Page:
by Nick Barker, College Director
Ah, the memories of 7th grade! The hair gel! The baggy pants with oversized pockets!The buckets of cheap cologne and body spray! Oh, and how could one forget the dances! Junior high dances were something else, weren’t they? As a 13-year-old I remember walking into the school cafeteria on a Friday night, searching for my homeboys, and rushing over to the wall in which they were occupying. Looking across the room we could spot the young ladies huddled up. The game plan: wait for the “slow dance” song… then attack! The boys would walk across the vacant dance floor and ask a girl to dance. I remember dancing with several different girls at each dance. The slow songs were 3 1/2 minutes of awkwardness, to say the least. Afterward the girl would retreat back to her wall and group of gals, and the boy would do likewise. Wait until the DJ plays another slow song, then repeat. This time, find a different girl.
I share this past experience, which many of us have had, because I’ve noticed a similar trend within the local church today. There is a pattern that is common amongst many Christians. This pattern is in many ways damaging and crippling to the Church’s mission. This pattern is like the one of the junior high boys at a dance. Many church goers, especially those who are college age, like dancing (going along with the analogy) with several different churches or ministries. They will show up to gatherings, services, or even small groups one night and then move on to what the church down the street is doing the next night. I’ve encountered many twenty somethings that attend up to 5 different churches and services a week! This is a major problem within the local church. I’ll address the problems this causes in part 2 of the post.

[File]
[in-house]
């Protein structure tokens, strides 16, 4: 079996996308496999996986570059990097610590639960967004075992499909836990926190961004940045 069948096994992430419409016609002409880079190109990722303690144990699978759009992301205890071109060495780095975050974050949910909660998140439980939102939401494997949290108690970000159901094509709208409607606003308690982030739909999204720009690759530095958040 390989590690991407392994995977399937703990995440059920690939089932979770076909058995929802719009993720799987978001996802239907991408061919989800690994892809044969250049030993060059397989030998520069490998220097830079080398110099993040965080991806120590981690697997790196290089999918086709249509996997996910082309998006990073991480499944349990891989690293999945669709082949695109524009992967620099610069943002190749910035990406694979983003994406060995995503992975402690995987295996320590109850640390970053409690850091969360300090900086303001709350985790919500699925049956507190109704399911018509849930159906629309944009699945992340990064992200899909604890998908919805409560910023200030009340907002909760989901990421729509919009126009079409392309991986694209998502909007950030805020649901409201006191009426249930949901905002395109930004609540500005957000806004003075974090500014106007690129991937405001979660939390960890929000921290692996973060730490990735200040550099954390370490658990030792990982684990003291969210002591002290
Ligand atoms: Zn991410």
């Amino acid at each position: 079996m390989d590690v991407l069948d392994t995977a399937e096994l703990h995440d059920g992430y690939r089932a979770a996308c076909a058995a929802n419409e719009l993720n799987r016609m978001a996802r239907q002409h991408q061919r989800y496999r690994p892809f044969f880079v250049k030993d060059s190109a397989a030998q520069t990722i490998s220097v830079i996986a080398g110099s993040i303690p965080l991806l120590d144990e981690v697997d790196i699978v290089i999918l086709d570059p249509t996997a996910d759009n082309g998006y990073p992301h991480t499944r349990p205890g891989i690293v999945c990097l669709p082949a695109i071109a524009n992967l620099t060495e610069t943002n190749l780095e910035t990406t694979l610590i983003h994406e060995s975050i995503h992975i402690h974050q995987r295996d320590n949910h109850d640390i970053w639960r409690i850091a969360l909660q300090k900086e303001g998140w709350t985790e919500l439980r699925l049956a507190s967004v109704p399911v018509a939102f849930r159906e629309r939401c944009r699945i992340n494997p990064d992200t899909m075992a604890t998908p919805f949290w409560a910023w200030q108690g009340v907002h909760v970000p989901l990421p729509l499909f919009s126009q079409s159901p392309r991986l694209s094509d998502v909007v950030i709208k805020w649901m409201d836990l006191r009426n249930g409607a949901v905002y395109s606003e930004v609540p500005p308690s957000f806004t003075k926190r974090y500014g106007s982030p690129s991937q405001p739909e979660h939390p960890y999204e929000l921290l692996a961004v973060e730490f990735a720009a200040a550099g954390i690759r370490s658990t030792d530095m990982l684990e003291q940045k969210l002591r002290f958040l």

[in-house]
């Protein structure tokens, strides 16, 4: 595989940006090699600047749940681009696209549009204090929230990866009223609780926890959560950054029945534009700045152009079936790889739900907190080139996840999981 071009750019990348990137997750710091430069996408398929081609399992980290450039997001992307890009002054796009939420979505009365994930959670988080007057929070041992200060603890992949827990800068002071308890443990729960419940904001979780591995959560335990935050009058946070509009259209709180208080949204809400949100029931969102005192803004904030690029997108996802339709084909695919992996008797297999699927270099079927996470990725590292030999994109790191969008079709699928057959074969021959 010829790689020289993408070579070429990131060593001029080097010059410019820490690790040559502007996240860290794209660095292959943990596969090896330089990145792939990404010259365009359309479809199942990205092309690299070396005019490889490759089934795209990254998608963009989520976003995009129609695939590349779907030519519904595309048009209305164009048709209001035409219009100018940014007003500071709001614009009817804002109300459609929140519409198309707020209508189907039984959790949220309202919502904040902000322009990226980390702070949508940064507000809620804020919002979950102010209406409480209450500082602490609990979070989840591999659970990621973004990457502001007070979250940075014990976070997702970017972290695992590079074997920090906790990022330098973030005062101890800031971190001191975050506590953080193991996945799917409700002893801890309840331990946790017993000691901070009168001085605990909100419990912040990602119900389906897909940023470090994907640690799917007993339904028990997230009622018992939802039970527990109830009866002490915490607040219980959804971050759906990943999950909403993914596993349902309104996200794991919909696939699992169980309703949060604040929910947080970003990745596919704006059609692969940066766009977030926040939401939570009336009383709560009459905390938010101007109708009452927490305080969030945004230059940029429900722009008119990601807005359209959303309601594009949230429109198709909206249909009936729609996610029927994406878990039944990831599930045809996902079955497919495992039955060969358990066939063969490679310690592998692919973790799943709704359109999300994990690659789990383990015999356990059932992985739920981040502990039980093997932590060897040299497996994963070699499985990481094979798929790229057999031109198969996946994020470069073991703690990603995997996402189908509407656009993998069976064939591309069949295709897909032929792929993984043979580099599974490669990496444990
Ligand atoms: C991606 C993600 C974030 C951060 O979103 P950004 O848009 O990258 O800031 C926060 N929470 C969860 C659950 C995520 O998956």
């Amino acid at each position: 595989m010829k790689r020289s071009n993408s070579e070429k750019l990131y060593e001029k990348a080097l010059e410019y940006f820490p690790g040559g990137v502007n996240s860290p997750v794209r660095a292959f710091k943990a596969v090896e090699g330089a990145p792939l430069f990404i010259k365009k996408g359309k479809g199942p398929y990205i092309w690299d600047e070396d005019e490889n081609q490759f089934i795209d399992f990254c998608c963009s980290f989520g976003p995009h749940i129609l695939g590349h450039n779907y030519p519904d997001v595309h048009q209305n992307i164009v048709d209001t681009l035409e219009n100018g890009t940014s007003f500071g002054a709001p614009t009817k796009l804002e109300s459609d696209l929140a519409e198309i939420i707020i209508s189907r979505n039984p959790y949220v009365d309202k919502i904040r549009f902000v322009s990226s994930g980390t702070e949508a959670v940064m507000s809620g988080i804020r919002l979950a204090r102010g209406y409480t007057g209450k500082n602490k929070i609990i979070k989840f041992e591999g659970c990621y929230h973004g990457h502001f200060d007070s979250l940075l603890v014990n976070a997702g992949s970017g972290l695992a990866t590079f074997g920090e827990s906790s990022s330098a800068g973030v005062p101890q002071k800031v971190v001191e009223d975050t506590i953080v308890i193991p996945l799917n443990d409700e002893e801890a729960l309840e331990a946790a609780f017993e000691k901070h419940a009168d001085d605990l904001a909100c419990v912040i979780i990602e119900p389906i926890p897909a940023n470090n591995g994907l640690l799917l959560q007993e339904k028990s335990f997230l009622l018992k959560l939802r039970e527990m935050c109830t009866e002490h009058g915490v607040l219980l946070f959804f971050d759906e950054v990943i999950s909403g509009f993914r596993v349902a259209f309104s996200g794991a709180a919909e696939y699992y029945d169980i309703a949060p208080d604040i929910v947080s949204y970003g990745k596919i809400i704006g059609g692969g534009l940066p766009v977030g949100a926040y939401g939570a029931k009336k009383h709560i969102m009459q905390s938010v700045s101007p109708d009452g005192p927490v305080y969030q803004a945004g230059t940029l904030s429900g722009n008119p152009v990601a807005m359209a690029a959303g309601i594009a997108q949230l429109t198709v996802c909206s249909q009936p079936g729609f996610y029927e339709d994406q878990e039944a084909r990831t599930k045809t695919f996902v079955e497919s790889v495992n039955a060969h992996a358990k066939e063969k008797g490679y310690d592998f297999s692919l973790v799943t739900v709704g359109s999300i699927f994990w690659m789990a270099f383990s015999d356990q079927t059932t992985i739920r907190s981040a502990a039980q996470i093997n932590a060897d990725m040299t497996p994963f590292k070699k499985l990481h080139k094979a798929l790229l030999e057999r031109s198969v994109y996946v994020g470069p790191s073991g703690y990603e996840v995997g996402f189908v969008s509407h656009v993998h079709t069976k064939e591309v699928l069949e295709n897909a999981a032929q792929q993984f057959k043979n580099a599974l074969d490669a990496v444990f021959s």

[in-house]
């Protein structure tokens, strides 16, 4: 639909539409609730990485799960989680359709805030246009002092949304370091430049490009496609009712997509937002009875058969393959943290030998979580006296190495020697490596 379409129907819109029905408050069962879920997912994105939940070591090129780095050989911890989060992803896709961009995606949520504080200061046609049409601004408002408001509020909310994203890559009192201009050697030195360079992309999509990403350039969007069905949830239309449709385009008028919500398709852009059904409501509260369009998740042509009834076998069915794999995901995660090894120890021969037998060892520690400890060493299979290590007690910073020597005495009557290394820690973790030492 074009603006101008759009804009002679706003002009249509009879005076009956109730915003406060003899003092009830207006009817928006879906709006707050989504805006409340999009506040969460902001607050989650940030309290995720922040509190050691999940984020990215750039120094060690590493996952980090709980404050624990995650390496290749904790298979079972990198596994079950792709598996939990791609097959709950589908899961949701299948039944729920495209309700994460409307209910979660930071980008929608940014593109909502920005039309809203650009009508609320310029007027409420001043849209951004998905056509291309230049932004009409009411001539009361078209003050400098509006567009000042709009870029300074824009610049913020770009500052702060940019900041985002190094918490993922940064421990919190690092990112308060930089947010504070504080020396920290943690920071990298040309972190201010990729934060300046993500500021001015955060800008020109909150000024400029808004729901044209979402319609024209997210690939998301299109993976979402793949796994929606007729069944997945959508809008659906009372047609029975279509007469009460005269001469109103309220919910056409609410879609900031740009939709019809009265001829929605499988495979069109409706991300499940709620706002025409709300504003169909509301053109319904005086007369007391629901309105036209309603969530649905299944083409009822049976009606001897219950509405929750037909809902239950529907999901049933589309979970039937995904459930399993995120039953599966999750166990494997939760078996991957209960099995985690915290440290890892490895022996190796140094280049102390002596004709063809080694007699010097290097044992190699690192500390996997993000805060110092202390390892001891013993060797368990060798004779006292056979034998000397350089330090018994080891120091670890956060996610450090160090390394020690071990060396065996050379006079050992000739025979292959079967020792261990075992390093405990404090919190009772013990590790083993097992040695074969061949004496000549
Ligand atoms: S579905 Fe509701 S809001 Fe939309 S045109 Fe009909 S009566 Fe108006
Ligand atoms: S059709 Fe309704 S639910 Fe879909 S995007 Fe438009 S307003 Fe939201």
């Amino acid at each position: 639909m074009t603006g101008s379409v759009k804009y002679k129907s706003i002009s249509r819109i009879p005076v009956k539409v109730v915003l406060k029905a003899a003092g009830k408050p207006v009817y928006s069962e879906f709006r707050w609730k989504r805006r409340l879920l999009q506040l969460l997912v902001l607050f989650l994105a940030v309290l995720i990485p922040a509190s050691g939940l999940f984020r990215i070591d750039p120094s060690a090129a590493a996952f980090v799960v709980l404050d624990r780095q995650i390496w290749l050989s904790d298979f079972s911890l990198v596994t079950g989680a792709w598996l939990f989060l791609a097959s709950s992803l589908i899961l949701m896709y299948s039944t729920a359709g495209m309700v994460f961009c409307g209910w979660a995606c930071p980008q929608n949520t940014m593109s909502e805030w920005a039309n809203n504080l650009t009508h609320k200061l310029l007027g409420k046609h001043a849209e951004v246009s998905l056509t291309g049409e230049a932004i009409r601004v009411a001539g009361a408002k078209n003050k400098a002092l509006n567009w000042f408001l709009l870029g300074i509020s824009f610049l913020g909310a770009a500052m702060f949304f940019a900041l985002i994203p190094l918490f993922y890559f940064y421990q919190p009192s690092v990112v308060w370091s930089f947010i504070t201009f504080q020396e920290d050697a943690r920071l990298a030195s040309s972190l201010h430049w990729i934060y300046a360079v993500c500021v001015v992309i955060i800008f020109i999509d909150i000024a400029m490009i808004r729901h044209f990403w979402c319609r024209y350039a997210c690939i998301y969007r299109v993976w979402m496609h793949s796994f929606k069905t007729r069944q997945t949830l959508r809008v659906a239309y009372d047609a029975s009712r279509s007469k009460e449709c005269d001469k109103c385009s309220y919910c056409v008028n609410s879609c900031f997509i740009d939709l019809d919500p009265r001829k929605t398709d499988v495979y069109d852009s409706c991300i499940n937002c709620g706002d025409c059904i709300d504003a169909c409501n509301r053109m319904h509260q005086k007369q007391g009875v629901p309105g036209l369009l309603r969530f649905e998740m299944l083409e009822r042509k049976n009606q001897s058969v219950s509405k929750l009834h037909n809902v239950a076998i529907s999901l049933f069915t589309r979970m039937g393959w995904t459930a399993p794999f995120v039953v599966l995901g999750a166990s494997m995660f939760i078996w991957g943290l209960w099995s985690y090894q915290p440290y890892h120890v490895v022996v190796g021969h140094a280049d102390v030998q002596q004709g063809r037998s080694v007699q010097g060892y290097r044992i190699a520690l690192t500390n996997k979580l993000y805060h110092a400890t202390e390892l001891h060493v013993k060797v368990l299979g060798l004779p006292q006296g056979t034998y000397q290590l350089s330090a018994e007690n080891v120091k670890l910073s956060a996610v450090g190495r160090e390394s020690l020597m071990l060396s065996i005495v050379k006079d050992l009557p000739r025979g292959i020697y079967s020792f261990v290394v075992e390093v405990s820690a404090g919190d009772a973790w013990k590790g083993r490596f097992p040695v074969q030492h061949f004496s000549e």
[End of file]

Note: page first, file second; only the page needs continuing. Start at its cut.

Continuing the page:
One of the lingering issues with addressing this problem is that those church goers, who act like 13-year-old boys at a dance, don’t see any problem with what they are doing. Additionally, they will sometimes use Scripture to back up there actions and have little or no conviction.
Here are a few statements I’ve heard people say trying to justify their church hopping antics:
- “I like being fed.”
- “I want to learn as much as I can.”
- “I feel part of the greater body of believers.”
- “I like the way this place does worship, but I like the way that guy preaches.”
- “Aren’t we all one body anyway?”
- “My church doesn’t have anything for college students.”
And those who are really honest…
- “I’m trying to find a girlfriend/boyfriend.”
- “I don’t want to commit to one place.”
to be continued…
part 2 – the problems this causes
part 3 – the solution